Irish politician Frank Feighan wears poppy in Dail

Image caption Fine Gael TD Frank Feighan wore a poppy in the Dail on Tuesday

An Irish politician wore a poppy in the Dail on Tuesday to commemorate those who died in the First World War.

Fine Gael TD Frank Feighan said his "symbolic gesture" was the first time in 16 years that the emblem had been worn in the main chamber of Republic's parliament.

In 1996, Fine Gael TD's Paddy Harte and Brian Hayes, along with a Labour Party TD Emmet Stagg wore poppies.

More than 49,000 soldiers in Irish regiments died in the First World War.

It is estimated that nearly a third of all young Irish men signed up at the time.

"Thankfully, the peace dividend has delivered a new politics which has allowed us to publicly respect all traditions on this island" Mr Feighan said.

"This politics of inclusiveness has also allowed us to publicly revisit some aspects of our past which up to recently were off limit, that includes the countless Irish men who fought and died in the Great Wars."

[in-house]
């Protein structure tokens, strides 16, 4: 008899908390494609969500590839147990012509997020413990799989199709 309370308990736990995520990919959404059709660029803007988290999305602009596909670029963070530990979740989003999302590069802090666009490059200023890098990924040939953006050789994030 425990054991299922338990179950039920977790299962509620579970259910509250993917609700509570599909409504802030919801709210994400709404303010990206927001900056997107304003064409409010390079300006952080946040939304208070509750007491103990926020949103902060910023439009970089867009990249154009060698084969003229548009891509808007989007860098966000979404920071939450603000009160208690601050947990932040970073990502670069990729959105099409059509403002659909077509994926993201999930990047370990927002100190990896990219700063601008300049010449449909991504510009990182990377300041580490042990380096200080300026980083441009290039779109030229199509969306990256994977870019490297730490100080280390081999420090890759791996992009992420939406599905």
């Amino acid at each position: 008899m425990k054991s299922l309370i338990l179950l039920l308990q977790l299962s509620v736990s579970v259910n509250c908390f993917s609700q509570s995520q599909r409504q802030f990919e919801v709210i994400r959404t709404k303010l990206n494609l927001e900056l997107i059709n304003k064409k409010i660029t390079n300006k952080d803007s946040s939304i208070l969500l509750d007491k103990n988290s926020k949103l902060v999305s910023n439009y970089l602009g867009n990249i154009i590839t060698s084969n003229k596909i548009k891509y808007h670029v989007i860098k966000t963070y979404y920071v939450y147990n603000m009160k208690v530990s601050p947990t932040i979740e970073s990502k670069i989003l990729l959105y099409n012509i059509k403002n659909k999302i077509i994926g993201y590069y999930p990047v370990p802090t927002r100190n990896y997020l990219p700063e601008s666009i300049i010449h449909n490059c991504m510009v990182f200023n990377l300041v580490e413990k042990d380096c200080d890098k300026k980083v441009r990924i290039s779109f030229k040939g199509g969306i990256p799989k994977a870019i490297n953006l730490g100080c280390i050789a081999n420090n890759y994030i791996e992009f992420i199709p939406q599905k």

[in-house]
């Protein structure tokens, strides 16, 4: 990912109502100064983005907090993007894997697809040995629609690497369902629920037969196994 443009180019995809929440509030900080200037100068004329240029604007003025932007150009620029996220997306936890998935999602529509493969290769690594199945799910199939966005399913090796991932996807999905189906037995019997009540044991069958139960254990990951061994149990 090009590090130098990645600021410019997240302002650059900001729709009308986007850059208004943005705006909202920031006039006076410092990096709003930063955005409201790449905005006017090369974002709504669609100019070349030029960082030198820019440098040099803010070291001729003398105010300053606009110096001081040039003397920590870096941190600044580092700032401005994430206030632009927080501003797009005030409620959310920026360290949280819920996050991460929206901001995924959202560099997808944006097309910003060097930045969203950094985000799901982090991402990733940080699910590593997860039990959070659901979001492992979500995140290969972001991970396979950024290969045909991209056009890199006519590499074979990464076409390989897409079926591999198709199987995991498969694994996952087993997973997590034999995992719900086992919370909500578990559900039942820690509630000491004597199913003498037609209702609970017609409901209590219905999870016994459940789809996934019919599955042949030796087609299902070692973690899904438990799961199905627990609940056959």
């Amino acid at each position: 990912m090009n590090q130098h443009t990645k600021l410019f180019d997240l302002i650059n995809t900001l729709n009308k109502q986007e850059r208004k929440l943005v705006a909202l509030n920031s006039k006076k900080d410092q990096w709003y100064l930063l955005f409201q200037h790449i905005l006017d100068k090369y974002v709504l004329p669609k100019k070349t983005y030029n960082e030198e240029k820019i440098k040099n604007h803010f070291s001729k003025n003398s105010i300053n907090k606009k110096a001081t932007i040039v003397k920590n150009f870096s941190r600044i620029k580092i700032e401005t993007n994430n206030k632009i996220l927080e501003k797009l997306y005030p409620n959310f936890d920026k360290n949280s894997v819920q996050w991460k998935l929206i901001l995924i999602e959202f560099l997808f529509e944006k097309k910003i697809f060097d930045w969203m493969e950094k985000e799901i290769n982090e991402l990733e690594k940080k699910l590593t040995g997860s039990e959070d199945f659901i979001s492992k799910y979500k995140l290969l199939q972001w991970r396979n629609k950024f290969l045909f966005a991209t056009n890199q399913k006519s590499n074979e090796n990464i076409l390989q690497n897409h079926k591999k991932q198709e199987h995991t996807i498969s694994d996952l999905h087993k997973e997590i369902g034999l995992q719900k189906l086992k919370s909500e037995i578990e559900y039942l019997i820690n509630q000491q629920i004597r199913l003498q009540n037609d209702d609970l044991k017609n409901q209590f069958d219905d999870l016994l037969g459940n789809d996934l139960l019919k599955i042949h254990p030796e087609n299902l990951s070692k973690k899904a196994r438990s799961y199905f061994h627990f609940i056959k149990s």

The Oireachtas (Irish parliament) Code of Parliamentary Standards outlaws the wearing of emblems of a party-political nature.

However, a spokesperson for the Oireachtas has said there was "no issue" about wearing poppies.

"Poppies grew in the fields where the battles and slaughter took place; a place where many Irish men are now buried," Mr Feighan said.

"Thankfully, over the last two decades, we have arrived at a point where the poppy is no longer a controversial symbol in the Republic."

Last week, as chairman of the British-Irish Parliamentary Assembly, Mr Feighan called for a joint British-Irish approach to commemorating the First World War.